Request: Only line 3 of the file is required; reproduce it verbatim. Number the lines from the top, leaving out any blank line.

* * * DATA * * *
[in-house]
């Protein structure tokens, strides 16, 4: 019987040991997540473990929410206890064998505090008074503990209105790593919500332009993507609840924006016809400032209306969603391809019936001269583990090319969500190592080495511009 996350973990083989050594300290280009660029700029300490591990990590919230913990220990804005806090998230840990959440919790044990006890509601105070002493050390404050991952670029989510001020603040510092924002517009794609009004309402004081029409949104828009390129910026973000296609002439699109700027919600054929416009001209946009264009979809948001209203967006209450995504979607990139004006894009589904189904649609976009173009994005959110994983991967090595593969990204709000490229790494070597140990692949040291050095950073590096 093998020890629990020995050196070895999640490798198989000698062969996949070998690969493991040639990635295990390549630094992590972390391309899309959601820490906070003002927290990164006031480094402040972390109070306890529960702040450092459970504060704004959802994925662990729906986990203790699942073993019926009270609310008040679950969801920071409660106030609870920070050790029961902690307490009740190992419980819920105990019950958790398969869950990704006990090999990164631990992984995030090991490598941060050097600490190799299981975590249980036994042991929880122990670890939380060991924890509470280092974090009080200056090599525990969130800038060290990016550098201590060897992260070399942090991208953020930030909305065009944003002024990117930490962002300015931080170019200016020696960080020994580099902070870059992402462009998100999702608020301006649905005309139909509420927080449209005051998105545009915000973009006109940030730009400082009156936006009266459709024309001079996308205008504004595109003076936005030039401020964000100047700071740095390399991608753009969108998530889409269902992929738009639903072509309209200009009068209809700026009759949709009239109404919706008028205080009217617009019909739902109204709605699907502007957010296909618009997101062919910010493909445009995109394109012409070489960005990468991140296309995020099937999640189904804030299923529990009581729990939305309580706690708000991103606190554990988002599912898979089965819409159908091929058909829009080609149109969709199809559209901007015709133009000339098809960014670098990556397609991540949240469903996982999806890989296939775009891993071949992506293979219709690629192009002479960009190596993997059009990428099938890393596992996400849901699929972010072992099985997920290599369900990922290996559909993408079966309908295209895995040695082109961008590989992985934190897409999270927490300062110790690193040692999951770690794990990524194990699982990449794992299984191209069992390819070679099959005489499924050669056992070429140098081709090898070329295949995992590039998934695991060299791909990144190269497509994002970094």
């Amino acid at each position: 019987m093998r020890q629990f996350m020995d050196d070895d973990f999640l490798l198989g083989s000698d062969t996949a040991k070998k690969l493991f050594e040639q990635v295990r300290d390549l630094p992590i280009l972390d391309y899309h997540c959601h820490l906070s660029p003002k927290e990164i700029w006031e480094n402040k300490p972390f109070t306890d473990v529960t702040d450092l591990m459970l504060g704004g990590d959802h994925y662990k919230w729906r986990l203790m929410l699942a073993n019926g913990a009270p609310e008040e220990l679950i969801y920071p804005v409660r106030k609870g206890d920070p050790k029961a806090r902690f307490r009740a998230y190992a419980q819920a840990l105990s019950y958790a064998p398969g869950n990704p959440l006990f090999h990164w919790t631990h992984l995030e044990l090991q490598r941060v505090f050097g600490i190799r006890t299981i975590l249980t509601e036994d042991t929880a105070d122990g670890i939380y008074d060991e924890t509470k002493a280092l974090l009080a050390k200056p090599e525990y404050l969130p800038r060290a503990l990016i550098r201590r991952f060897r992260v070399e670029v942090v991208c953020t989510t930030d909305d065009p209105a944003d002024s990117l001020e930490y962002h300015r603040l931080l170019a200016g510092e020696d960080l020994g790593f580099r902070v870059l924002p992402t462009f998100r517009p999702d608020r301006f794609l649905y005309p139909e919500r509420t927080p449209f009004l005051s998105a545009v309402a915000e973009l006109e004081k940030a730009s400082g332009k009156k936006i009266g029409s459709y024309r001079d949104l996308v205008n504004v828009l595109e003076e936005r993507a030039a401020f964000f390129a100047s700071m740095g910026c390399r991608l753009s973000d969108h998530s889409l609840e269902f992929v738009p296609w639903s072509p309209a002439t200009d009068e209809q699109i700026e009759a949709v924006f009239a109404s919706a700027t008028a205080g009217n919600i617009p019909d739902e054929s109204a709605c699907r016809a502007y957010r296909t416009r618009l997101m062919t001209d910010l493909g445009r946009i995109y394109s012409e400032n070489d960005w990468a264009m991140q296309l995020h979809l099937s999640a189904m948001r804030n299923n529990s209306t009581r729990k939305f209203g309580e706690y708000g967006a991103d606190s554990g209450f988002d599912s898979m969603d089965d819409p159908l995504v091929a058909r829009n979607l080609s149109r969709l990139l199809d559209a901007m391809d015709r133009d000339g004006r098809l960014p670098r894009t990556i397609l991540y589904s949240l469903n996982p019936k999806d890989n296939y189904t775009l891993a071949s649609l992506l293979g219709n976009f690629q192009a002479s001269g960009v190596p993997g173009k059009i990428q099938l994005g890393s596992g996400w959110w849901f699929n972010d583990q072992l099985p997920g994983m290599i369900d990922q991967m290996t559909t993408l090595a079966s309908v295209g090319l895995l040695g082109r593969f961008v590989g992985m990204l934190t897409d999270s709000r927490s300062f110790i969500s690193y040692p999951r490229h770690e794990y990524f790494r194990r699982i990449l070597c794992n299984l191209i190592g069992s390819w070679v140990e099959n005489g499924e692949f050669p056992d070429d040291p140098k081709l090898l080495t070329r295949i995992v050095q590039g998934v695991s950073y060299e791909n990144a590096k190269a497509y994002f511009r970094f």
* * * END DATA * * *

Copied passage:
């Amino acid at each position: 019987m093998r020890q629990f996350m020995d050196d070895d973990f999640l490798l198989g083989s000698d062969t996949a040991k070998k690969l493991f050594e040639q990635v295990r300290d390549l630094p992590i280009l972390d391309y899309h997540c959601h820490l906070s660029p003002k927290e990164i700029w006031e480094n402040k300490p972390f109070t306890d473990v529960t702040d450092l591990m459970l504060g704004g990590d959802h994925y662990k919230w729906r986990l203790m929410l699942a073993n019926g913990a009270p609310e008040e220990l679950i969801y920071p804005v409660r106030k609870g206890d920070p050790k029961a806090r902690f307490r009740a998230y190992a419980q819920a840990l105990s019950y958790a064998p398969g869950n990704p959440l006990f090999h990164w919790t631990h992984l995030e044990l090991q490598r941060v505090f050097g600490i190799r006890t299981i975590l249980t509601e036994d042991t929880a105070d122990g670890i939380y008074d060991e924890t509470k002493a280092l974090l009080a050390k200056p090599e525990y404050l969130p800038r060290a503990l990016i550098r201590r991952f060897r992260v070399e670029v942090v991208c953020t989510t930030d909305d065009p209105a944003d002024s990117l001020e930490y962002h300015r603040l931080l170019a200016g510092e020696d960080l020994g790593f580099r902070v870059l924002p992402t462009f998100r517009p999702d608020r301006f794609l649905y005309p139909e919500r509420t927080p449209f009004l005051s998105a545009v309402a915000e973009l006109e004081k940030a730009s400082g332009k009156k936006i009266g029409s459709y024309r001079d949104l996308v205008n504004v828009l595109e003076e936005r993507a030039a401020f964000f390129a100047s700071m740095g910026c390399r991608l753009s973000d969108h998530s889409l609840e269902f992929v738009p296609w639903s072509p309209a002439t200009d009068e209809q699109i700026e009759a949709v924006f009239a109404s919706a700027t008028a205080g009217n919600i617009p019909d739902e054929s109204a709605c699907r016809a502007y957010r296909t416009r618009l997101m062919t001209d910010l493909g445009r946009i995109y394109s012409e400032n070489d960005w990468a264009m991140q296309l995020h979809l099937s999640a189904m948001r804030n299923n529990s209306t009581r729990k939305f209203g309580e706690y708000g967006a991103d606190s554990g209450f988002d599912s898979m969603d089965d819409p159908l995504v091929a058909r829009n979607l080609s149109r969709l990139l199809d559209a901007m391809d015709r133009d000339g004006r098809l960014p670098r894009t990556i397609l991540y589904s949240l469903n996982p019936k999806d890989n296939y189904t775009l891993a071949s649609l992506l293979g219709n976009f690629q192009a002479s001269g960009v190596p993997g173009k059009i990428q099938l994005g890393s596992g996400w959110w849901f699929n972010d583990q072992l099985p997920g994983m290599i369900d990922q991967m290996t559909t993408l090595a079966s309908v295209g090319l895995l040695g082109r593969f961008v590989g992985m990204l934190t897409d999270s709000r927490s300062f110790i969500s690193y040692p999951r490229h770690e794990y990524f790494r194990r699982i990449l070597c794992n299984l191209i190592g069992s390819w070679v140990e099959n005489g499924e692949f050669p056992d070429d040291p140098k081709l090898l080495t070329r295949i995992v050095q590039g998934v695991s950073y060299e791909n990144a590096k190269a497509y994002f511009r970094f």